A transition from an oral to a written culture.

Two elements coexisted and pushed toward a written culture and an abandon of the oral culture. In the 1880s, school became free, secular and mandatory. As a consequence, twenty years later, illiteracy was reduced. At the same time, the free press exploded (The freedom of press was voted in 1881). As a consequence, people started to read more and newspapers became a real power. Popular novels spread in the country thanks to newspapers and progress in publishing. New techniques appeared and resulted in lower production costs.

Writers and literature.

The beginning of the 20thC was favourable to literature. In 1903, John Antoine Nau won the first Prix Goncourt for his book Force ennemie. (Don’t ask me who he is). The NRF (Nouvelle Revue Française) was founded in 1909; it will discover most of the great authors of the time, although Gide refused to publish Proust, something he would regret later. The publisher Gallimard was founded in 1911 as well as Grasset.

Michel Winock reminds his readers of the literary talents of the time but doesn’t explore literature according to literary merits of the books or the writers. He looks at writers with the eyes of the historian and sheds some light on writer with a social or political aim. He mentions a lot Maurice Barrès, a writer I’ve never read despite all the streets named after him in my region as he was from there. I don’t think he’s much read now. He had really conservative and nationalist views so I’m not much tempted by his books. Same thing for Paul Bourget who was acclaimed in his time. The last writer is Anatole France, who had national funerals when he died. He was an early Dreyfusard and he inspired Bergotte to Proust and his mistress Léontine Arman de Cavaillet inspired Madame Verdurin and her salon. Honestly, he was just a street name to me. (Yes we have a lot of streets named after writers here.) I had to look on Wikipedia to know what he had written. I’m currently reading The Gods Are Thirsty, so I’ll let you know in an upcoming review what I think of him. Fame is a whimsical mistress: you can’t predict if it will last and turn into immortality after you’re dead.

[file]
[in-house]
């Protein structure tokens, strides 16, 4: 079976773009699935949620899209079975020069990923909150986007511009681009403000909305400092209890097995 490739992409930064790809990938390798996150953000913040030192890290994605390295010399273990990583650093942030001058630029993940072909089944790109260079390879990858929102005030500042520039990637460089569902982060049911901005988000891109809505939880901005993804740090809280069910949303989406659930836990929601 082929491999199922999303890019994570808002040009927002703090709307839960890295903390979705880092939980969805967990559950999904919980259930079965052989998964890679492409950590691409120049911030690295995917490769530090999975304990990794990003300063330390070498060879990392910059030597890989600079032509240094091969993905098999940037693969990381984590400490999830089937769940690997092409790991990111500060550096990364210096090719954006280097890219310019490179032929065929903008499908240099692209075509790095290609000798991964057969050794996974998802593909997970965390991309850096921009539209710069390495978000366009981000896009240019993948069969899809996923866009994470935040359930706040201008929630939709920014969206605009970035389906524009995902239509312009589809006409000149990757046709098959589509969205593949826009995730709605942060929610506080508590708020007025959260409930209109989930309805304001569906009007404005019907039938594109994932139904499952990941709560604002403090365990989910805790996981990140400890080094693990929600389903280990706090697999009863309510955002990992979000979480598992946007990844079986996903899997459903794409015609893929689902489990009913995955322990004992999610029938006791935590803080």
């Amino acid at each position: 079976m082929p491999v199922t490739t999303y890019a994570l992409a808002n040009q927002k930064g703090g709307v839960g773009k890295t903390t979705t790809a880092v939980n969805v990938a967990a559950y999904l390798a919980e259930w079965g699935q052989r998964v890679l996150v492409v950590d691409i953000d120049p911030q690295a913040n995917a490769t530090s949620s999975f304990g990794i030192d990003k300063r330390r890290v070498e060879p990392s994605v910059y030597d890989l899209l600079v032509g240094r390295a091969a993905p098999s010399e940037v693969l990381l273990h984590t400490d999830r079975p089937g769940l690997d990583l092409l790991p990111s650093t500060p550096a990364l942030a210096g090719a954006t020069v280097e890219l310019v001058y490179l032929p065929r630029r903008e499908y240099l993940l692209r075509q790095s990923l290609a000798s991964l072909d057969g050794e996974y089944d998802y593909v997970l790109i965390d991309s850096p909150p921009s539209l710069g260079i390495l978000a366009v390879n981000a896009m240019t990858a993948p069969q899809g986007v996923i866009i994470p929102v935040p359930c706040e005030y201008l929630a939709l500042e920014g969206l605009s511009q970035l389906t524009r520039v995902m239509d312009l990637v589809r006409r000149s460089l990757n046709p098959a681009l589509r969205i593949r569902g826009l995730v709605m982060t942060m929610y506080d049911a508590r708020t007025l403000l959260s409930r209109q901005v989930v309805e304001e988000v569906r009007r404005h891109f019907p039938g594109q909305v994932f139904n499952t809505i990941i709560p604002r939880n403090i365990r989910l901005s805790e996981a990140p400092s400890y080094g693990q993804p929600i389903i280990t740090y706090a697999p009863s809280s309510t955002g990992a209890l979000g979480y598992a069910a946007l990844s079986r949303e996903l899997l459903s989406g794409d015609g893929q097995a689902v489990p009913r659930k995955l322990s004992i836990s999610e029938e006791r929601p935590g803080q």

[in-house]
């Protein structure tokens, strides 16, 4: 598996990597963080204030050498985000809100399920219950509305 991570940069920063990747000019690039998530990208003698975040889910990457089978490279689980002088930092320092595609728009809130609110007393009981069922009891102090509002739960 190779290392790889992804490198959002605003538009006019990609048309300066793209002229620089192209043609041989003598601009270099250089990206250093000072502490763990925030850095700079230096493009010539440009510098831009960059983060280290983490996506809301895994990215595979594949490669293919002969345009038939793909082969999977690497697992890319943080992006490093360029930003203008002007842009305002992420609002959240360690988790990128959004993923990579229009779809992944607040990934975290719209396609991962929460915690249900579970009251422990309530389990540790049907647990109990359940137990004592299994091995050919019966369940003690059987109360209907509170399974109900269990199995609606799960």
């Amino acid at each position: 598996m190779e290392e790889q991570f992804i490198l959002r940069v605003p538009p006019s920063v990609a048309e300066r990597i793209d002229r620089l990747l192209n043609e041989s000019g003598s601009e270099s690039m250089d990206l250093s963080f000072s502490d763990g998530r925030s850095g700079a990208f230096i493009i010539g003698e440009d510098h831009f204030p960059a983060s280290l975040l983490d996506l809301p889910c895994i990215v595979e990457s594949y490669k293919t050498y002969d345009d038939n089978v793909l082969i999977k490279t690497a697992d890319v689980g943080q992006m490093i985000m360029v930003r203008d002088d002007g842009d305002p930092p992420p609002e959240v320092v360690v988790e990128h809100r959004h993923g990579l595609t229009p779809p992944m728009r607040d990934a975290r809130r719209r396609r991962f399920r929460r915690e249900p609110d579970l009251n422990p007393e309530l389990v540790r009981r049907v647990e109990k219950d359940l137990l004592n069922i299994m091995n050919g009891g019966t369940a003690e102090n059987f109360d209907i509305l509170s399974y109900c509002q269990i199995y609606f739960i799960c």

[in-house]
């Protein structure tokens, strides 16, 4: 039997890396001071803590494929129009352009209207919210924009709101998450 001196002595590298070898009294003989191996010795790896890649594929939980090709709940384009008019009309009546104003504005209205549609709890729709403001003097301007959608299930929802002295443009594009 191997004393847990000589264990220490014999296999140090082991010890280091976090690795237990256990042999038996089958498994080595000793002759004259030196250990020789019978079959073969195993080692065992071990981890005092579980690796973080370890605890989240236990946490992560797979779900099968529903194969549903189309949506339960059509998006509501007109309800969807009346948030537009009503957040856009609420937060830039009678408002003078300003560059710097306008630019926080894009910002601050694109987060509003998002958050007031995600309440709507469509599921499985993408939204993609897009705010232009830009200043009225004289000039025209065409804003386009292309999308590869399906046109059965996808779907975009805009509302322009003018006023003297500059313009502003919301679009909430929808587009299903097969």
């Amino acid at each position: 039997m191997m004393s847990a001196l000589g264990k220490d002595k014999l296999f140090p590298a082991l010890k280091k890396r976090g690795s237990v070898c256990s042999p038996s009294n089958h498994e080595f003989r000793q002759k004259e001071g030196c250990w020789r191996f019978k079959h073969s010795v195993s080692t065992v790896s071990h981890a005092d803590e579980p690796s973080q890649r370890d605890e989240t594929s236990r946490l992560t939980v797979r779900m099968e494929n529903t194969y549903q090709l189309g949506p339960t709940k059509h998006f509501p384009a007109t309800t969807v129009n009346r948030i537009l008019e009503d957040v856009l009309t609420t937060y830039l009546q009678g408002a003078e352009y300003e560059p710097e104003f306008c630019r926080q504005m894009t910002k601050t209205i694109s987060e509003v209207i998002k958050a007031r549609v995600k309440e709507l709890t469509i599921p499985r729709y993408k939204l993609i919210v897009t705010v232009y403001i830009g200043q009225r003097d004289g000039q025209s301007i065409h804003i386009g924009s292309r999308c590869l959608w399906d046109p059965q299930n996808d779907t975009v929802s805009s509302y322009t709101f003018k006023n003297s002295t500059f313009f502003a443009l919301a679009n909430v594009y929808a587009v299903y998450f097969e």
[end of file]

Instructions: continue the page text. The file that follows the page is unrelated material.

Even if it took me a lot of time to read La Belle Epoque – I’m incredibly slow when I have to read non-fiction – I enjoyed that book and I found it enlightening. I’ve ordered another book by Michel Winock: Les voix de la liberté : Les écrivains engagés au XIXe siècle. (The voices of liberty: Politically committed writers in the 19thC) It sounds fascinating but I won’t have time to read it before next year, with the month of German literature coming, my book club and the readalong of Our Mutual Friends by Dickens hosted by Himadri at The Argumentative Old Git.